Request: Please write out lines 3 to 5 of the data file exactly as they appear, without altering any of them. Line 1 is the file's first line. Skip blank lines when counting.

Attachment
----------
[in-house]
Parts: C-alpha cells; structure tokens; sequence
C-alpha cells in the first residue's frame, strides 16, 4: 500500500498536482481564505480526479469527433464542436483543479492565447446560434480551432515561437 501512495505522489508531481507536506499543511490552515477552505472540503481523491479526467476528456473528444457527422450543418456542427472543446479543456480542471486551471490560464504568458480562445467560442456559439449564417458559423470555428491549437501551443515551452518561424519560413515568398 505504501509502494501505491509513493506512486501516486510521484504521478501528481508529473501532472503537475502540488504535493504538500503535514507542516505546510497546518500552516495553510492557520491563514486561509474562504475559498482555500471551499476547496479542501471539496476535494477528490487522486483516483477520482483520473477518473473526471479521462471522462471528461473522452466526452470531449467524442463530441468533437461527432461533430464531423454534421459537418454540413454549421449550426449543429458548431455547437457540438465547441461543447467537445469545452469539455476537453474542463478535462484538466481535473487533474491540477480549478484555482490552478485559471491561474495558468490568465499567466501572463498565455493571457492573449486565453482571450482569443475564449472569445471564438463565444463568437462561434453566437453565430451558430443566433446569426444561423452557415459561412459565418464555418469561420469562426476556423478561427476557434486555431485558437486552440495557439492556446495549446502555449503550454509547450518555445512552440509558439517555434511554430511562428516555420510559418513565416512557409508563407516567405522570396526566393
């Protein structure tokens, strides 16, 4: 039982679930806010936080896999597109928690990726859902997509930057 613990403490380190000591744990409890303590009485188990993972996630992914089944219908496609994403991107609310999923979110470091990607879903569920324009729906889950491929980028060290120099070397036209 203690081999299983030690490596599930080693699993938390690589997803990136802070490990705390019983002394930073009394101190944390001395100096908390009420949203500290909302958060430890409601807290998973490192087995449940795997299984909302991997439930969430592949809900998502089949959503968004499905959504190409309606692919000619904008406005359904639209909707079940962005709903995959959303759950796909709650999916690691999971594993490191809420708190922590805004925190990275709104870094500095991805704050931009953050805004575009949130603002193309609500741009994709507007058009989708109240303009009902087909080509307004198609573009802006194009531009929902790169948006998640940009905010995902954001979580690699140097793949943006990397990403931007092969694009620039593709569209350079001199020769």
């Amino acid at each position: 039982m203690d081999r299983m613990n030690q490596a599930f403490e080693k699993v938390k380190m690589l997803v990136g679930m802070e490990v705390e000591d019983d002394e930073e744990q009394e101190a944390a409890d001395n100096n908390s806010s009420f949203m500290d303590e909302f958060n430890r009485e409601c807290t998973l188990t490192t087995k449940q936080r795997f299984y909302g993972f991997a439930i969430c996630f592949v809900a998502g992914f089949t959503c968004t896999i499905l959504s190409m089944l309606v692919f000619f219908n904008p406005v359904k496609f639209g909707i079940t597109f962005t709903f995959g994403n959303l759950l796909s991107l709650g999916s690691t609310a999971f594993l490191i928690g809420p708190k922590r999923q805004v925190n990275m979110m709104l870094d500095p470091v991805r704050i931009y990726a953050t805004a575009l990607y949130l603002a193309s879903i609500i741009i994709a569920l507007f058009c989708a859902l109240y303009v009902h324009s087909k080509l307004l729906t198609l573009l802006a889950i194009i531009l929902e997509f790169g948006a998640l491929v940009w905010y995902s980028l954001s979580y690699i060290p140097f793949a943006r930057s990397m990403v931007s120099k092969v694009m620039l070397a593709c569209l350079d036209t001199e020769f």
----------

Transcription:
C-alpha cells in the first residue's frame, strides 16, 4: 500500500498536482481564505480526479469527433464542436483543479492565447446560434480551432515561437 501512495505522489508531481507536506499543511490552515477552505472540503481523491479526467476528456473528444457527422450543418456542427472543446479543456480542471486551471490560464504568458480562445467560442456559439449564417458559423470555428491549437501551443515551452518561424519560413515568398 505504501509502494501505491509513493506512486501516486510521484504521478501528481508529473501532472503537475502540488504535493504538500503535514507542516505546510497546518500552516495553510492557520491563514486561509474562504475559498482555500471551499476547496479542501471539496476535494477528490487522486483516483477520482483520473477518473473526471479521462471522462471528461473522452466526452470531449467524442463530441468533437461527432461533430464531423454534421459537418454540413454549421449550426449543429458548431455547437457540438465547441461543447467537445469545452469539455476537453474542463478535462484538466481535473487533474491540477480549478484555482490552478485559471491561474495558468490568465499567466501572463498565455493571457492573449486565453482571450482569443475564449472569445471564438463565444463568437462561434453566437453565430451558430443566433446569426444561423452557415459561412459565418464555418469561420469562426476556423478561427476557434486555431485558437486552440495557439492556446495549446502555449503550454509547450518555445512552440509558439517555434511554430511562428516555420510559418513565416512557409508563407516567405522570396526566393
């Protein structure tokens, strides 16, 4: 039982679930806010936080896999597109928690990726859902997509930057 613990403490380190000591744990409890303590009485188990993972996630992914089944219908496609994403991107609310999923979110470091990607879903569920324009729906889950491929980028060290120099070397036209 203690081999299983030690490596599930080693699993938390690589997803990136802070490990705390019983002394930073009394101190944390001395100096908390009420949203500290909302958060430890409601807290998973490192087995449940795997299984909302991997439930969430592949809900998502089949959503968004499905959504190409309606692919000619904008406005359904639209909707079940962005709903995959959303759950796909709650999916690691999971594993490191809420708190922590805004925190990275709104870094500095991805704050931009953050805004575009949130603002193309609500741009994709507007058009989708109240303009009902087909080509307004198609573009802006194009531009929902790169948006998640940009905010995902954001979580690699140097793949943006990397990403931007092969694009620039593709569209350079001199020769």
């Amino acid at each position: 039982m203690d081999r299983m613990n030690q490596a599930f403490e080693k699993v938390k380190m690589l997803v990136g679930m802070e490990v705390e000591d019983d002394e930073e744990q009394e101190a944390a409890d001395n100096n908390s806010s009420f949203m500290d303590e909302f958060n430890r009485e409601c807290t998973l188990t490192t087995k449940q936080r795997f299984y909302g993972f991997a439930i969430c996630f592949v809900a998502g992914f089949t959503c968004t896999i499905l959504s190409m089944l309606v692919f000619f219908n904008p406005v359904k496609f639209g909707i079940t597109f962005t709903f995959g994403n959303l759950l796909s991107l709650g999916s690691t609310a999971f594993l490191i928690g809420p708190k922590r999923q805004v925190n990275m979110m709104l870094d500095p470091v991805r704050i931009y990726a953050t805004a575009l990607y949130l603002a193309s879903i609500i741009i994709a569920l507007f058009c989708a859902l109240y303009v009902h324009s087909k080509l307004l729906t198609l573009l802006a889950i194009i531009l929902e997509f790169g948006a998640l491929v940009w905010y995902s980028l954001s979580y690699i060290p140097f793949a943006r930057s990397m990403v931007s120099k092969v694009m620039l070397a593709c569209l350079d036209t001199e020769f």